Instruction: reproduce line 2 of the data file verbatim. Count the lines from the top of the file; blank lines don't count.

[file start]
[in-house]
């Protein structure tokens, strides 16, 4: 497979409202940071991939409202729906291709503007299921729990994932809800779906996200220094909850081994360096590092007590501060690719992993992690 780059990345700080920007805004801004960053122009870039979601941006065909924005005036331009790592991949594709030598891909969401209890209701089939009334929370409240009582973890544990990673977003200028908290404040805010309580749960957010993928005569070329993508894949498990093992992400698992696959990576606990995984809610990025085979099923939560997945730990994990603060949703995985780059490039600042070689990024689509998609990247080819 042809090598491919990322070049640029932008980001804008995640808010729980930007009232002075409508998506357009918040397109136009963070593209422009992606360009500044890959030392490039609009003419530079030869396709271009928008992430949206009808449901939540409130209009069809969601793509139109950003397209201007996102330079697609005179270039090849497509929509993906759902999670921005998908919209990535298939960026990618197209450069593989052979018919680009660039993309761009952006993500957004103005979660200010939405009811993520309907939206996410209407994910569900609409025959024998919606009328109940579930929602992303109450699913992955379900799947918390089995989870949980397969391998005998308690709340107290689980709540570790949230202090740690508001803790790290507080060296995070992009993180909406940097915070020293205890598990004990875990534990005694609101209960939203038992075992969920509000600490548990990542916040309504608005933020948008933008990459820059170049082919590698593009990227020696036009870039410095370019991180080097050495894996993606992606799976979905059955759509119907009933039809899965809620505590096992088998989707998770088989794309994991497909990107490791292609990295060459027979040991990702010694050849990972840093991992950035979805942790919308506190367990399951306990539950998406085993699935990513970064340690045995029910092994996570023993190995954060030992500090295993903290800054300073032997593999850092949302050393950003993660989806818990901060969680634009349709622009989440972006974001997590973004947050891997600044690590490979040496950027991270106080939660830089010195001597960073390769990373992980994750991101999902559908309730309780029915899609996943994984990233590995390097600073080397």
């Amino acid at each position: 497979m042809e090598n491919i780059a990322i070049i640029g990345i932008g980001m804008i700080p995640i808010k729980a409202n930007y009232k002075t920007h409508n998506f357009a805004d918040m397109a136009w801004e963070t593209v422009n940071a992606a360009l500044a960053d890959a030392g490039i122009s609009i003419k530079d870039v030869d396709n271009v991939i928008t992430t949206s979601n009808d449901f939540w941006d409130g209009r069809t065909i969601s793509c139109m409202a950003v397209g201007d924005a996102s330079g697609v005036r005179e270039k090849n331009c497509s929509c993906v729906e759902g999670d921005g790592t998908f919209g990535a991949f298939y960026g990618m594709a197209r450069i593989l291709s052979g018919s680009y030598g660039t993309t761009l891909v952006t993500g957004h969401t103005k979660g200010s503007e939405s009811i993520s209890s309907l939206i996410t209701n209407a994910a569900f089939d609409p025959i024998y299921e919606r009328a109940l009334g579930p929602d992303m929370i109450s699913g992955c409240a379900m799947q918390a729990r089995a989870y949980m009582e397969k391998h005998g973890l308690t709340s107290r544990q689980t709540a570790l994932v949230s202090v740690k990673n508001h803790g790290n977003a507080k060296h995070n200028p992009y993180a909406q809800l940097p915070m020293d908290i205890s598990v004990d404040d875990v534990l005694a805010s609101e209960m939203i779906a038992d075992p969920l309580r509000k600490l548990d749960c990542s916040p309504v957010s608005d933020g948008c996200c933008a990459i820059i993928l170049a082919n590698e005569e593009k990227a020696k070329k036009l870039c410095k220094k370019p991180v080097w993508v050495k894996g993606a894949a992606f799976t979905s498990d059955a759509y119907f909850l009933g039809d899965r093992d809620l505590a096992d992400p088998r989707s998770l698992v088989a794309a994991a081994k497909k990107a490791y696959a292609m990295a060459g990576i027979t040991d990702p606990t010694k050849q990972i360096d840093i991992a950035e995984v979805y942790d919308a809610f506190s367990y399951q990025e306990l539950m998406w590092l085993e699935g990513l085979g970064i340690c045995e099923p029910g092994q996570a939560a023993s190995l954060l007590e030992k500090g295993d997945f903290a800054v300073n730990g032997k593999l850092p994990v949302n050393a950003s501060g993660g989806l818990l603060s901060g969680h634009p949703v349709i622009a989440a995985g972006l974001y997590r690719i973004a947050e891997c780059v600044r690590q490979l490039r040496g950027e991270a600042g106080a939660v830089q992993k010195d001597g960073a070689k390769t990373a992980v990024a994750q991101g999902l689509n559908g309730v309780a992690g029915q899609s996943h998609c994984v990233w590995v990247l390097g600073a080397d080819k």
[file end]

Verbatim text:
């Protein structure tokens, strides 16, 4: 497979409202940071991939409202729906291709503007299921729990994932809800779906996200220094909850081994360096590092007590501060690719992993992690 780059990345700080920007805004801004960053122009870039979601941006065909924005005036331009790592991949594709030598891909969401209890209701089939009334929370409240009582973890544990990673977003200028908290404040805010309580749960957010993928005569070329993508894949498990093992992400698992696959990576606990995984809610990025085979099923939560997945730990994990603060949703995985780059490039600042070689990024689509998609990247080819 042809090598491919990322070049640029932008980001804008995640808010729980930007009232002075409508998506357009918040397109136009963070593209422009992606360009500044890959030392490039609009003419530079030869396709271009928008992430949206009808449901939540409130209009069809969601793509139109950003397209201007996102330079697609005179270039090849497509929509993906759902999670921005998908919209990535298939960026990618197209450069593989052979018919680009660039993309761009952006993500957004103005979660200010939405009811993520309907939206996410209407994910569900609409025959024998919606009328109940579930929602992303109450699913992955379900799947918390089995989870949980397969391998005998308690709340107290689980709540570790949230202090740690508001803790790290507080060296995070992009993180909406940097915070020293205890598990004990875990534990005694609101209960939203038992075992969920509000600490548990990542916040309504608005933020948008933008990459820059170049082919590698593009990227020696036009870039410095370019991180080097050495894996993606992606799976979905059955759509119907009933039809899965809620505590096992088998989707998770088989794309994991497909990107490791292609990295060459027979040991990702010694050849990972840093991992950035979805942790919308506190367990399951306990539950998406085993699935990513970064340690045995029910092994996570023993190995954060030992500090295993903290800054300073032997593999850092949302050393950003993660989806818990901060969680634009349709622009989440972006974001997590973004947050891997600044690590490979040496950027991270106080939660830089010195001597960073390769990373992980994750991101999902559908309730309780029915899609996943994984990233590995390097600073080397």